MfG,
Nemo.

3
Freenet 0.7 (Opennet/Darknet) / February 4. 2010: Freenet Status Update
« on: February 05, 2010, 09:44:05 PM »
Freenet keeps growing! It's impressive how many Freenet nodes exist on the network...  :o

Quote
Von:    Matthew Toseland <toad@amphibian.dyndns.org>
An:    Discussion of development issues <devl@freenetproject.org>, support@freenetproject.org
Betreff:    [freenet-dev] Freenet Status Update
Datum:    04.02.2010 23:35:30 (Thu, 4 Feb 2010 22:35:30 +0000)


BUILD 1240

Our last stable build, 1239, was in November. We have just released a new one, 1240. This has many changes (opennet stuff, optimisations, all sorts of stuff), which I list in the mail about it. One of the most important is that there are several new seednodes, and many dead ones have been removed. I have tested it 3 times today and it's bootstrapped fast each time, although yesterday it bootstrapped very slowly one time.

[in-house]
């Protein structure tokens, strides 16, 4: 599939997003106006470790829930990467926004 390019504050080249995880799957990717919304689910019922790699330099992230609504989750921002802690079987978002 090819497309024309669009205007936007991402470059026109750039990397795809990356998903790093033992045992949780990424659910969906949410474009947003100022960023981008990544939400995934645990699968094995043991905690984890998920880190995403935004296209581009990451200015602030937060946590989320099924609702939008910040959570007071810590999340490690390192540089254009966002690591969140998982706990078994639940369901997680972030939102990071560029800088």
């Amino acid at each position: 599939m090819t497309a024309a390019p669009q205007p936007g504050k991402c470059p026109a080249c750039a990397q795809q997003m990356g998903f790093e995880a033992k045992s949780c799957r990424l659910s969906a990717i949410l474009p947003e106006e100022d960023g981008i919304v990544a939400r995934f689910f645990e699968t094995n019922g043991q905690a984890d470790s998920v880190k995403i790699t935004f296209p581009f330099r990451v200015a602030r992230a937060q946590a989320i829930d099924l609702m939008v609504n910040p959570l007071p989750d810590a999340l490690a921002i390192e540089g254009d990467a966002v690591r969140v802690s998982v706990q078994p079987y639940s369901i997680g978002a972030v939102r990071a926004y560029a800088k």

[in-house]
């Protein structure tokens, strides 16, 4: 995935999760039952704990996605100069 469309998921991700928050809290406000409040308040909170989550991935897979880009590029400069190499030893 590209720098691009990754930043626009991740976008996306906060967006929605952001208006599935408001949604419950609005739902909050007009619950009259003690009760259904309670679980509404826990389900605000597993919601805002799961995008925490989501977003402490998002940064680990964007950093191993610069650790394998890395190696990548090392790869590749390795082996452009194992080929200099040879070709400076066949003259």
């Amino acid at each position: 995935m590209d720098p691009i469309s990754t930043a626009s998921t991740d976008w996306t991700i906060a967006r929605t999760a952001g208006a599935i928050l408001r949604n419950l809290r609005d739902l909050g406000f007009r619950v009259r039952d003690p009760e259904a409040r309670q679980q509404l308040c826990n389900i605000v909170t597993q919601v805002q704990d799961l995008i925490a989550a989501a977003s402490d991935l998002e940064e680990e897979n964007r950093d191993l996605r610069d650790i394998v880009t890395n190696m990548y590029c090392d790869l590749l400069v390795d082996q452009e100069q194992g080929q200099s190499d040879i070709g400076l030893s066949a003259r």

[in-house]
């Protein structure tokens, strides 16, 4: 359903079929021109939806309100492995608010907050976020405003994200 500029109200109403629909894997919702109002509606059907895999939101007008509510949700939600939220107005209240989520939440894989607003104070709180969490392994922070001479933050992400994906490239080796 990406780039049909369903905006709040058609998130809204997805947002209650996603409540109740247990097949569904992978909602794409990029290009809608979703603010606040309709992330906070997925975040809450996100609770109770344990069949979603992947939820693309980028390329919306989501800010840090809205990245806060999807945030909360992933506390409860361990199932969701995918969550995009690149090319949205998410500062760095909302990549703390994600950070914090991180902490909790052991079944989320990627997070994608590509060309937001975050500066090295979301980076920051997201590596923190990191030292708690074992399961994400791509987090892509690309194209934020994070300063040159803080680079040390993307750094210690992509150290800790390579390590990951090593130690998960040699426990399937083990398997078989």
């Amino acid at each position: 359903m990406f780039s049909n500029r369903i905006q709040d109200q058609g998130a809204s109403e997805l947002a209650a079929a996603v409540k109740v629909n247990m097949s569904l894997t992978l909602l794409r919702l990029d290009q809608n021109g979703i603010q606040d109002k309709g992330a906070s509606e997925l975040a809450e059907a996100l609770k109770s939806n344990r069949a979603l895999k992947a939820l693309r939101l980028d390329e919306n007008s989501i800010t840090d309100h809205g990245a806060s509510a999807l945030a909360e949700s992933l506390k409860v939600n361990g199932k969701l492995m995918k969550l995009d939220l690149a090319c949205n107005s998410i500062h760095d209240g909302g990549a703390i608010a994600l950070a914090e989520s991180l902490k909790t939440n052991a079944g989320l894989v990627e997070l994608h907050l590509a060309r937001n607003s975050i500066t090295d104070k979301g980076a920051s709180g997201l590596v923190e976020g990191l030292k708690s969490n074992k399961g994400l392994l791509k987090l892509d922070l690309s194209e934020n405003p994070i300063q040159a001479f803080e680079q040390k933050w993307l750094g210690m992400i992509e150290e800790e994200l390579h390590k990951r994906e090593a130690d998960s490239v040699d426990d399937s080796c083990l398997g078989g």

NETWORK STATUS AND NETWORK STATISTICS

Evan Daniel has been doing some useful work analysing the network. Amongst other things, he has discovered that:
- The Guardian article, in December, which was reprinted around the world, has more than doubled the size of our network, although there is a slight downward trend now. This may be due to seednodes issues and not having had a build since November.
- We have around 4500-7000 nodes online at any given time.
- Over 5 days, we have around 14000 non-transient nodes.
- For nodes online at any one time, roughly 37% are 24x7 nodes (96% uptime average), 33% are regular users (56% average uptime), and 30% are occasional or newbie nodes (16% average uptime).


EMU IS DEAD, LONG LIVE OSPREY